2012-2015: Metals & Plumage melanism in the feral pigeon
During my PhD (2012-2015), my research aimed at explaining melanin-based plumage polymorphism. More specifically, I tested the beneficial role of melanism in coping with high levels of trace metals.
Lead and zinc are the most abundant metal in urban areas. Understanding their effects on wildlife is a main challenge of the 21st century. I experimentally showed that lead exposure has consistent negative effects on the reproduction success (Chatelain et al. 2015 Global Change Biology, independently of parental hormones Chatelain et al. 2018 Ecotoxicology & Environmental safety), on some parameters of the immune response (Chatelain et al. 2016 Ecotoxicology) and on the transfer of antibodies into the eggs (Chatelain et al. 2016 Physiological and Biochemial Zoology) in the feral pigeon. On the contrary, zinc has positive effects on bird reproduction and physiology, and also compensates lead detrimental effects.
Interestingly, I found that zinc and lead concentrations in the feathers of the feral pigeon (Columba livia) increase with increasing plumage darkness. This result suggests that eumelanin, the pigment responsible for the black colouration of plumage, coat and skin in numerous animals, could allow animals to detoxify themselves by transferring a part of the metals circulating in their bloodstream in their feathers (Chatelain et al. 2014 Biology letters, Chatelain et al. 2015 Global Change Biology). Accordingly, juveniles exposed to lead are darker than their counterparts raised in a metal-free environment, suggesting a higher survival of dark pigeons compared to pale pigeons (Chatelain et al. 2015 Global Change Biology).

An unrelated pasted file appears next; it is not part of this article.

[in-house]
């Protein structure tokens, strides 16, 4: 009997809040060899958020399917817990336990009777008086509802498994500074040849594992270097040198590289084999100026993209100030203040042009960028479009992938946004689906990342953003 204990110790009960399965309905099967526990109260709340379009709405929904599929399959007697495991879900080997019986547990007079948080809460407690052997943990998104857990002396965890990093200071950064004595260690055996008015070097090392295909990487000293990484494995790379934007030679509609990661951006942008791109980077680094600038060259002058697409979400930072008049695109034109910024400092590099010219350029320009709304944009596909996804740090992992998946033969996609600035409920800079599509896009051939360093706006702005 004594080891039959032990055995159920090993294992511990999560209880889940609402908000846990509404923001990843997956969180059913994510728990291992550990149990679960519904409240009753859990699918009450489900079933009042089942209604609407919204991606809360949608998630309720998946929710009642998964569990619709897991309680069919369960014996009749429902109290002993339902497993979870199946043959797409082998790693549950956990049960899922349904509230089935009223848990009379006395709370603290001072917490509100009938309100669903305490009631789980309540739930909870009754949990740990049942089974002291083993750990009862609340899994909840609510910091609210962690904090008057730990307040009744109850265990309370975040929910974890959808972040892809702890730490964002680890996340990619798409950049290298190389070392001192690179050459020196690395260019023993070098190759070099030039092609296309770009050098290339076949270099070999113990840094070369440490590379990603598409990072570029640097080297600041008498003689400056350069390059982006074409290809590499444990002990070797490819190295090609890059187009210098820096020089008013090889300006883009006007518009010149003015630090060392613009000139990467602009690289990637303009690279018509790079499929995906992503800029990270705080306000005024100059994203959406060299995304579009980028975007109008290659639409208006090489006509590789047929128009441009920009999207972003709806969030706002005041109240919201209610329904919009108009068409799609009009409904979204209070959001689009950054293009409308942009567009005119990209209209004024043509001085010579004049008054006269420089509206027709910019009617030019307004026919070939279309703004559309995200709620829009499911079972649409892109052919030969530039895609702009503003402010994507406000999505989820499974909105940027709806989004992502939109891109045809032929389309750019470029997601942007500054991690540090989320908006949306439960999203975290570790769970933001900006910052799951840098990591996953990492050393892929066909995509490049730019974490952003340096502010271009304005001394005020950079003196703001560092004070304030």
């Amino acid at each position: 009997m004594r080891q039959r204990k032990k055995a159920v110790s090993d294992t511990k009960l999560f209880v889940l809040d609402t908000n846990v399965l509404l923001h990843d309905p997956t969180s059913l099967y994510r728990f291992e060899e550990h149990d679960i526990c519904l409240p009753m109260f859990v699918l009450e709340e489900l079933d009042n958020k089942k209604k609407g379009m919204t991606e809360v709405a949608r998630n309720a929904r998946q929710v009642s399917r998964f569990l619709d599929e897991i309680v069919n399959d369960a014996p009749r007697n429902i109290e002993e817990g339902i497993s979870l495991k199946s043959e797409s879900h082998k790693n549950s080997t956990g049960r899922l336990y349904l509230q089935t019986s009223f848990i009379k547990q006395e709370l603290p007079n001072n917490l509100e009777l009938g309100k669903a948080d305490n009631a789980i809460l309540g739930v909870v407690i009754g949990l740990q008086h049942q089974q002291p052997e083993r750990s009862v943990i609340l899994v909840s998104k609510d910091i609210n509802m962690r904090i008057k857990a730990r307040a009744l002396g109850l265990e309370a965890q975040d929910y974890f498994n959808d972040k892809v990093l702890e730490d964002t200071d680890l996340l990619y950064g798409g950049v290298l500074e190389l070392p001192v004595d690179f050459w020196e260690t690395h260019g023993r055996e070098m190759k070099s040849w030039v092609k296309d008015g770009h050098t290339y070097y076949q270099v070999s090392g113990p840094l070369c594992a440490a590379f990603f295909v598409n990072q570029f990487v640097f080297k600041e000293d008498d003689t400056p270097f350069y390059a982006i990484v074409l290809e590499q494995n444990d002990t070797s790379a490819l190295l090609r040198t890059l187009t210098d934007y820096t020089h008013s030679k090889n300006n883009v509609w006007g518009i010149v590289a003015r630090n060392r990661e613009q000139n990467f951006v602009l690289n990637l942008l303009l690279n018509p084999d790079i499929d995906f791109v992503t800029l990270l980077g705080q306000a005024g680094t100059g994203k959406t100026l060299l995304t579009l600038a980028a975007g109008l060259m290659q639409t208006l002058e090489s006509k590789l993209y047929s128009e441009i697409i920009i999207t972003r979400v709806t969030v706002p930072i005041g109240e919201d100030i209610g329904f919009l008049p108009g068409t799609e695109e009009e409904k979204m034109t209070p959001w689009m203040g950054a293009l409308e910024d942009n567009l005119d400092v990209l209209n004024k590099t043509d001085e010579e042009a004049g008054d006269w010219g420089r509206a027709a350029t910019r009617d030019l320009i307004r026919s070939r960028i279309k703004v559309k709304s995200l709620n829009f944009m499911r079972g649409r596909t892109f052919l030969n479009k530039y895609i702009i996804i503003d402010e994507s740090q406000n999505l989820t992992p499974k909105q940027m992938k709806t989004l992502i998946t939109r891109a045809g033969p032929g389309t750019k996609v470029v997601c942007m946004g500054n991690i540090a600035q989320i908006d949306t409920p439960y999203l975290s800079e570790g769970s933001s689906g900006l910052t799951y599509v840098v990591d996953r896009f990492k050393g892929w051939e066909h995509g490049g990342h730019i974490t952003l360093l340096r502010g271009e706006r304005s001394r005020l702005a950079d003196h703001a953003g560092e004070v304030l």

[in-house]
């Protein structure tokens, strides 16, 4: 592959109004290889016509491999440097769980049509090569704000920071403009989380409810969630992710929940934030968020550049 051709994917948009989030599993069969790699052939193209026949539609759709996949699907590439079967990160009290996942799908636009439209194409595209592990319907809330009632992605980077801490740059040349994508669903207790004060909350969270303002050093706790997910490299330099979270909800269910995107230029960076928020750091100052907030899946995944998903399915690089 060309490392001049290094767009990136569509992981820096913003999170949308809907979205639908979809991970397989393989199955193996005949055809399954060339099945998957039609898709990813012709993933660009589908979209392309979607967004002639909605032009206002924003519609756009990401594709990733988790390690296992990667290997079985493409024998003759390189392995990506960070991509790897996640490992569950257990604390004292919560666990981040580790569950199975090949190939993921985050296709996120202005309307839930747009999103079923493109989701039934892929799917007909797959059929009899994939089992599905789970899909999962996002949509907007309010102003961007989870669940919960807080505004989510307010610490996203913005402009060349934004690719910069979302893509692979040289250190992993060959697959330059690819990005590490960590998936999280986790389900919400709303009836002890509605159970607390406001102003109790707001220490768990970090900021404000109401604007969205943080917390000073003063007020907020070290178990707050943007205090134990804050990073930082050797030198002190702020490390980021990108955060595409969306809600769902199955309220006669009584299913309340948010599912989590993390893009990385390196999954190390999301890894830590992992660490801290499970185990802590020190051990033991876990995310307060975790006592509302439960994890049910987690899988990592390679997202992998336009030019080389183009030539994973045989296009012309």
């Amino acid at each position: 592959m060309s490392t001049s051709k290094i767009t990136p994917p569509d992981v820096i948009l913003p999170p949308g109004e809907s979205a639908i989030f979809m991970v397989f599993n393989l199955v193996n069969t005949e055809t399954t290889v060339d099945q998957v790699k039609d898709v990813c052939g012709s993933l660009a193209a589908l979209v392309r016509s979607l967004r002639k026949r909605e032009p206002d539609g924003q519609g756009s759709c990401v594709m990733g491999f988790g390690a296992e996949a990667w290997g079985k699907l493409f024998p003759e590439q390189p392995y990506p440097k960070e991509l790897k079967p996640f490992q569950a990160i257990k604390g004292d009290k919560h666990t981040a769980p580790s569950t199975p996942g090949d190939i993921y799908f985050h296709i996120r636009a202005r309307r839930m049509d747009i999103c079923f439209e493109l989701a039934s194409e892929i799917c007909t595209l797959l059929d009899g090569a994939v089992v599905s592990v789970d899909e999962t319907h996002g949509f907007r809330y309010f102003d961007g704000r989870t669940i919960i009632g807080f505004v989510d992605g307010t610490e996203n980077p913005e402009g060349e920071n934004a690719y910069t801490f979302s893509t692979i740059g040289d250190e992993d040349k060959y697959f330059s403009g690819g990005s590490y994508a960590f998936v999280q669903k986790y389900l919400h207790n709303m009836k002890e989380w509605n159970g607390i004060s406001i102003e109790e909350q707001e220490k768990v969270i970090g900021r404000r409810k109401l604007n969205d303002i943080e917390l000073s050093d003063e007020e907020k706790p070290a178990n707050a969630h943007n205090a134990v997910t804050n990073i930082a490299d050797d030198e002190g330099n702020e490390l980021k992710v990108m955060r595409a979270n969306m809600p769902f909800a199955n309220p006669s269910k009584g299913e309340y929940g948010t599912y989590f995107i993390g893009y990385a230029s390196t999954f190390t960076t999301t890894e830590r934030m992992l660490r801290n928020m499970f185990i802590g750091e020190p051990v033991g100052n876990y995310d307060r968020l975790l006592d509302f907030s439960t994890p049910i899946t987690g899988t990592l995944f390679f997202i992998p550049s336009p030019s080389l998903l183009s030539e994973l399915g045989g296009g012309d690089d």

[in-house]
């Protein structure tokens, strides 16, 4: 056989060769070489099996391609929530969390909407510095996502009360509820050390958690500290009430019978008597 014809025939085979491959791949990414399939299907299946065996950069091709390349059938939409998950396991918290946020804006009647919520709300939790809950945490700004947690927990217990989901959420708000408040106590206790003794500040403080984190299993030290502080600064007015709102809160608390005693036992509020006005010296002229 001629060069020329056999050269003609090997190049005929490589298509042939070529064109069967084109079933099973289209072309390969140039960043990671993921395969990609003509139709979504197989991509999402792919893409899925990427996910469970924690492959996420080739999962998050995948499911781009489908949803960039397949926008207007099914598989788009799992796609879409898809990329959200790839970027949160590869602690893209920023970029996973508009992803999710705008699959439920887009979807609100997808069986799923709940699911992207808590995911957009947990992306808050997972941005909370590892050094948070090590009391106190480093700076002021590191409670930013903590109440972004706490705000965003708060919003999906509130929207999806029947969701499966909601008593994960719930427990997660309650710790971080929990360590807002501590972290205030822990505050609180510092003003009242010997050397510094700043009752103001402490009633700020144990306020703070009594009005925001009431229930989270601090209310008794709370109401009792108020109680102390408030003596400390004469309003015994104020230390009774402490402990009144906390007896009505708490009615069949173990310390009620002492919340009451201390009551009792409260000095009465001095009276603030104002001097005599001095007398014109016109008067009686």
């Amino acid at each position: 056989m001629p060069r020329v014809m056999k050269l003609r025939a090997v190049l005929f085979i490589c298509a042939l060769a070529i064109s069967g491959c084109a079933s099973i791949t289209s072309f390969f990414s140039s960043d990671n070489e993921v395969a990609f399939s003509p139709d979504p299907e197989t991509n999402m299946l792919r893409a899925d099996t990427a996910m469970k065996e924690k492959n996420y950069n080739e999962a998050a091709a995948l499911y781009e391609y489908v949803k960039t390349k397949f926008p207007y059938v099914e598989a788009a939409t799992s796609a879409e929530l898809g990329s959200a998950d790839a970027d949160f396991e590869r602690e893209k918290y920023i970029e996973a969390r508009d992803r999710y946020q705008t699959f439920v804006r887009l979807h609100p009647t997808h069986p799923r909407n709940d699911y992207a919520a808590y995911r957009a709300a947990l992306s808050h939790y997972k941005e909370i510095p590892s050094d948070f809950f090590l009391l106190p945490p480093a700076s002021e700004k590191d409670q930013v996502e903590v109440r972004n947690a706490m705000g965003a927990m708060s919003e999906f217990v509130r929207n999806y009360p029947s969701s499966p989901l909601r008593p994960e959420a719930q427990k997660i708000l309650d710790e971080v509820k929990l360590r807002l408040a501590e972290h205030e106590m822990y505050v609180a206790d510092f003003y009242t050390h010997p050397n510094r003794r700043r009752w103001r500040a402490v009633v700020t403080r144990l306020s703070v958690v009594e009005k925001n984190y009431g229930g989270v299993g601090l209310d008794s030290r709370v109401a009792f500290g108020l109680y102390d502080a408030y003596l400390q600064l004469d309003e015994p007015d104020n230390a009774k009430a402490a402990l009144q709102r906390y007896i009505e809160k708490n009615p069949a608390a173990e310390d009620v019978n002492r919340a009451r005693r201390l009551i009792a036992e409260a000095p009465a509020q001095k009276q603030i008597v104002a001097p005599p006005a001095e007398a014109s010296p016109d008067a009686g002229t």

Altogether, those results suggest that melanism could be selected in urban area because of the higher ability of melanistic birds to cope with the deleterious effects of some trace metals. Thus, this mechnism could explain the higher frequency of dark pigeons in cities than in rural environments.
In parallel, I showed that lead and zinc exposure also affect the plumage microbiome (Chatelain et al. 2016 Journal of Avian Biology), which could explain the effect of those two metals on plumage colouration (Chatelain, Pessato et al. 2017 Oikos) and odor composition (Leclaire et al. 2018 Ecotoxicology). Therefore, those results suggest that metal exposure may affect social interactions including mate choice.
2012: The evolution of aposematism
During my master's internship (2012) in the Center for Behaviour and Evolution (Institute of Neuroscience, Newcastle University), supervised by Candy Rowe, I identified some parameters influencing predators' motivation to consume aposematic* and mimetic** prey. To do so, I carried out experimental studies on starlings (Sturnus vulgaris). First we showed that predation pressure on aposematic prey increases when decreasing temperature (Chatelain et al. 2013). This study gives an interesting answer to the temporal and geographical distribution of aposematic species. Second, we showed that predation pressure on the aposematic-mimic pair increases with increasing the nutrious content of the mimic. This result highlights the parasitic interaction between an aposematic species and its mimic when the two species have different nutritional values.
*aposematism is a defensive strategy that associates a conspicuous phenotype and the production of toxic compounds.
** a mimetic species is a species displaying a similar phenotype (i.e. shape, colouration or behaviour) as another species. In this case, the mimetic species exhibits the same conspicious phenotype as the aposematic species bus does not produce any toxic compounds.